So, just how many WordPress plugins do I need?

I’ve been an avid WordPress Beginner subscriber ever since I learned WP back in 2013 and it’s always packed with good information! One of the article recently posted was “How Many WordPress Plugins should you Install? What’s too Many?” and it intrigued so much so that not only did I stop everything to read it but decided to piggyback on it in this post! Now, I wrote a post about my 10 recommended WP plugins you should have and you can read that here.

The first thing that shocked me about this post is that WordPress Beginner has over 60 plugins installed on their website, WHOA!!! I thought 30 on mine was too much but the 2nd thing in reading this article that got my attention was not the quantity of plugins but that they don’t bog down WP and play nice with other plugins.

If you use WP for any time, then you’re aware that plugins are really what makes WP a dynamic CMS and not just a blogging platform. These little programs created by many developers extend WP so much and with 5.0 Gutenberg, it’s now 100% possible to create websites without knowing any coding.

Pros and Cons of WP Plugins

Let’s talk about the pros and cons of plugins and I’ll give you my “take” on what to look for in a plugin. Because I like to end on a good note, I’ll start by listing some of my cons:

  1. Plugins can slow your website down. This happens if you have plugins that don’t work well with other plugins. It’s important to understand exactly what feature you want your site to do and find the best plugin for that but in so doing, make sure it will be compatible with the latest version of WP. In the repository, it’s always listed whether a plugin has been tested with the version of WP you have installed. Pay attention to that because surprise incompatibilities can occur. And, actually there are caching plugins that can enhance speed and performance like W3 Total Cache.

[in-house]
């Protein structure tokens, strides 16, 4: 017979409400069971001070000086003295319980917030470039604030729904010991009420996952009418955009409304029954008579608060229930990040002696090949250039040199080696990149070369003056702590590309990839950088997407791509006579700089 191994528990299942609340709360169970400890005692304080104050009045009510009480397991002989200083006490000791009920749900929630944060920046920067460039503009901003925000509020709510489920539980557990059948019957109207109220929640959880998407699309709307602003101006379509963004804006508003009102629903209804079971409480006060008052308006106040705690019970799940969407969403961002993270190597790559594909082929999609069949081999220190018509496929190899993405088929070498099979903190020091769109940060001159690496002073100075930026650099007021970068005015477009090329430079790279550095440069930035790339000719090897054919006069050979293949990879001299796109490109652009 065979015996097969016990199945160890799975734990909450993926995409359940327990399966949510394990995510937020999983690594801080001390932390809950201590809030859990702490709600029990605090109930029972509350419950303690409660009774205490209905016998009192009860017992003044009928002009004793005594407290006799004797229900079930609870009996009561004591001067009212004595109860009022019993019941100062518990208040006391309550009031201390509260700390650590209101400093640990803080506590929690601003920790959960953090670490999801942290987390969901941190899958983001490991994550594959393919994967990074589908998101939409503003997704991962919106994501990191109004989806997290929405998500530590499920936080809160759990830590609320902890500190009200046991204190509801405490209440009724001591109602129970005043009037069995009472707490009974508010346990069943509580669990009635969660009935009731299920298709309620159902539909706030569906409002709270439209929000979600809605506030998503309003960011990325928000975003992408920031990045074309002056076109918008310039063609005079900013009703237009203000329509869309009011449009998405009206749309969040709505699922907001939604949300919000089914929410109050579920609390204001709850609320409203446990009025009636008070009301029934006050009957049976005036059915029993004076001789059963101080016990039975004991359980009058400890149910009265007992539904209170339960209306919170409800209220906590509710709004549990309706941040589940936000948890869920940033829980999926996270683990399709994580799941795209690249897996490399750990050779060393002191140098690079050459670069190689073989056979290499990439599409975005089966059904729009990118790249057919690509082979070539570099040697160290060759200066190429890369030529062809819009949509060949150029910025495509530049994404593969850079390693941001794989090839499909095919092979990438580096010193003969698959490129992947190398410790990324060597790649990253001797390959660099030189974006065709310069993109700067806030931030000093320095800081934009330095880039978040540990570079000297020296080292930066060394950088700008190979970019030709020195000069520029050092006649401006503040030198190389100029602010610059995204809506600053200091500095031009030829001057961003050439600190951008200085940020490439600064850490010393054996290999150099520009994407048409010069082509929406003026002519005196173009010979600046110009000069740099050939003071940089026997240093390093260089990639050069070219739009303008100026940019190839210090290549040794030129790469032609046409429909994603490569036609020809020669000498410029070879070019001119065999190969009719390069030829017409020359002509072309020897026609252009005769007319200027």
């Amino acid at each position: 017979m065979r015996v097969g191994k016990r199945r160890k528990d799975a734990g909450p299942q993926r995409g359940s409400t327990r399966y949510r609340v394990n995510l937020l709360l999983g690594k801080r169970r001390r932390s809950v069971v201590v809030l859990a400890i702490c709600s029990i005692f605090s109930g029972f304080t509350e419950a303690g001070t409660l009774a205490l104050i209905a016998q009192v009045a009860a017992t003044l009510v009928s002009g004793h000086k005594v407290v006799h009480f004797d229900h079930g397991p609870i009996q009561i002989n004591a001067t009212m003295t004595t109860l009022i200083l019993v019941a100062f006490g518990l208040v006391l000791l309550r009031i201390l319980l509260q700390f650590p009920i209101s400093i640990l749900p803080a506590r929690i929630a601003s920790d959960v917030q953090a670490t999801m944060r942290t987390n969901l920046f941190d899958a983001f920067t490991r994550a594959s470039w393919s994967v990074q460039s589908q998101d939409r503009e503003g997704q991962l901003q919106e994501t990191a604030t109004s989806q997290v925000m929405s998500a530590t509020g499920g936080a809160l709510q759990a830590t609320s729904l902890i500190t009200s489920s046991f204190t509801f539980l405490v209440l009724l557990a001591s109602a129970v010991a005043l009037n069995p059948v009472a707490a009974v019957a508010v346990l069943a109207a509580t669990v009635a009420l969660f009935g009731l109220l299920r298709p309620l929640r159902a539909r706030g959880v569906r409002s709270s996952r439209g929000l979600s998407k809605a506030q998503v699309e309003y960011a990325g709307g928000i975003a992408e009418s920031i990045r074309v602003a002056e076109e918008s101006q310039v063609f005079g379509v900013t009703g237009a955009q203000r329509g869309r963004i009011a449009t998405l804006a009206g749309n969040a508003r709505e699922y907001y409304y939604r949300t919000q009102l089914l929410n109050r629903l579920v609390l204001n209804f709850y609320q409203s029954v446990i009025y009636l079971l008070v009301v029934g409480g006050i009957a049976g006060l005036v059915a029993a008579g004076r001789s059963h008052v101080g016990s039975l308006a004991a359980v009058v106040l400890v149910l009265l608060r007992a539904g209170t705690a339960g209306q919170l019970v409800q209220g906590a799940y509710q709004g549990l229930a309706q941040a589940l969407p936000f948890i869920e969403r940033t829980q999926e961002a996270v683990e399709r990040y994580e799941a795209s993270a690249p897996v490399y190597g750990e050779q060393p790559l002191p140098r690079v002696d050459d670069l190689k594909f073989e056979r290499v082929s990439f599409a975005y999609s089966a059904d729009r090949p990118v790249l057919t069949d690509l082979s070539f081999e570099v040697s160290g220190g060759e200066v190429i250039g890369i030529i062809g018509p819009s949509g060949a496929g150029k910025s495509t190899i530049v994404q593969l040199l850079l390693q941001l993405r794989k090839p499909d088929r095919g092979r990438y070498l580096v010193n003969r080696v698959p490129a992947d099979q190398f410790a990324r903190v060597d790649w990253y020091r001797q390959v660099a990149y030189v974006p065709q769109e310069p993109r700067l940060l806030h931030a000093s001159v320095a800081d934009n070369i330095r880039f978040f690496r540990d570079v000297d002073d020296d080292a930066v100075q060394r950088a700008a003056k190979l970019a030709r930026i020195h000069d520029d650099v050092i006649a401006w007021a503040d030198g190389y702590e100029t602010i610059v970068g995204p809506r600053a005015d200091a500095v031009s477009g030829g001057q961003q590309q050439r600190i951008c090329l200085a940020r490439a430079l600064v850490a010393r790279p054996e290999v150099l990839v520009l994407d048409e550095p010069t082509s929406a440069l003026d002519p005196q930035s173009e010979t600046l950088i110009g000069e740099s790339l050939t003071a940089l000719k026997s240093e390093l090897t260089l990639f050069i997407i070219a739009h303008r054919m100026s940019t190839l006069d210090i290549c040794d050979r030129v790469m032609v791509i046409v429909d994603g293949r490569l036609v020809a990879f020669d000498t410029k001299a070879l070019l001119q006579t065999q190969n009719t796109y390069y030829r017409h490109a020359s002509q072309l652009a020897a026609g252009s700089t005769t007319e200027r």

2. Outdated plugins are a “no-no”! I have recommend in past posts to stay away from any plugin that hasn’t been updated by the developer within a year. I think WP removes these from their list after 2 years of non-activity. I recommend 1 year only because that’s a long time for a developer to not have done any updates and as technology improves, these outdated plugins can’t keep up and eventually cause incompatibility problems.
  3. Plugins can be hard to install and set up. I think this can be true depending on the feature you’re trying to install and how much set up is needed. I tend to look for plugins that are easy and have good documentation prepared by the developer. Free plugins oftentimes don’t come with the best support so if you have good instructions or FAQs, it’ll go better in the set up process.
  4. Free plugins aren’t the best. This can be a con depending on how much support is available. Some developers answer support questions timely while other do not. When I’m looking for a plugin, that’s one thing I look for: how often does the developer respond to questions? Do they solve the problem satisfactorily? How was communication between the developer and the customer? If I see that many support questions were submitted but only 2 or 3 of them were answered by the developer, I look for another plugin. Free plugins get a bad rap but there are many of them that are fantastic and the support is awesome. A few I know of are: Tablepress, WP Members, Wordfence and Business Directory (both TablePress and Business Directory plugins have a premium/upgrade but their free ones work just as well and the support is excellent).